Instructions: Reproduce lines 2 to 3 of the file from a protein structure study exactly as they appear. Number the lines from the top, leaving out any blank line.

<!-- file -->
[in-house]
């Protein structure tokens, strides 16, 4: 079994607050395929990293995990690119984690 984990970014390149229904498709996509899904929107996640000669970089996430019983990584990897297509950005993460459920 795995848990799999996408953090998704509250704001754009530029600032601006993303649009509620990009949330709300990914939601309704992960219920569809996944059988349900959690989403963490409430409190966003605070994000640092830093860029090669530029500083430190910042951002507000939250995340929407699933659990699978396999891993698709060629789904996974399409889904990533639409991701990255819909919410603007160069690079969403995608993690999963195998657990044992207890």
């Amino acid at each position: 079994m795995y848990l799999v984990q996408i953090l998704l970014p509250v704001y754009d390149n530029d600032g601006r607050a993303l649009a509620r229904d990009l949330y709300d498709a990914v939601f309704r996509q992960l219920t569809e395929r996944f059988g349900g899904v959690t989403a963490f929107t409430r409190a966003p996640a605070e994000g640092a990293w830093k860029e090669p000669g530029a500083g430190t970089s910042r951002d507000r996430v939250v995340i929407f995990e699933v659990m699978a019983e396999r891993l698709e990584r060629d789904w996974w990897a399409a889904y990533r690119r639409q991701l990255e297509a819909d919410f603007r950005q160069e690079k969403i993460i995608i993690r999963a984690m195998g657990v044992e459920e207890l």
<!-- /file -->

């Protein structure tokens, strides 16, 4: 079994607050395929990293995990690119984690 984990970014390149229904498709996509899904929107996640000669970089996430019983990584990897297509950005993460459920 795995848990799999996408953090998704509250704001754009530029600032601006993303649009509620990009949330709300990914939601309704992960219920569809996944059988349900959690989403963490409430409190966003605070994000640092830093860029090669530029500083430190910042951002507000939250995340929407699933659990699978396999891993698709060629789904996974399409889904990533639409991701990255819909919410603007160069690079969403995608993690999963195998657990044992207890």
């Amino acid at each position: 079994m795995y848990l799999v984990q996408i953090l998704l970014p509250v704001y754009d390149n530029d600032g601006r607050a993303l649009a509620r229904d990009l949330y709300d498709a990914v939601f309704r996509q992960l219920t569809e395929r996944f059988g349900g899904v959690t989403a963490f929107t409430r409190a966003p996640a605070e994000g640092a990293w830093k860029e090669p000669g530029a500083g430190t970089s910042r951002d507000r996430v939250v995340i929407f995990e699933v659990m699978a019983e396999r891993l698709e990584r060629d789904w996974w990897a399409a889904y990533r690119r639409q991701l990255e297509a819909d919410f603007r950005q160069e690079k969403i993460i995608i993690r999963a984690m195998g657990v044992e459920e207890l």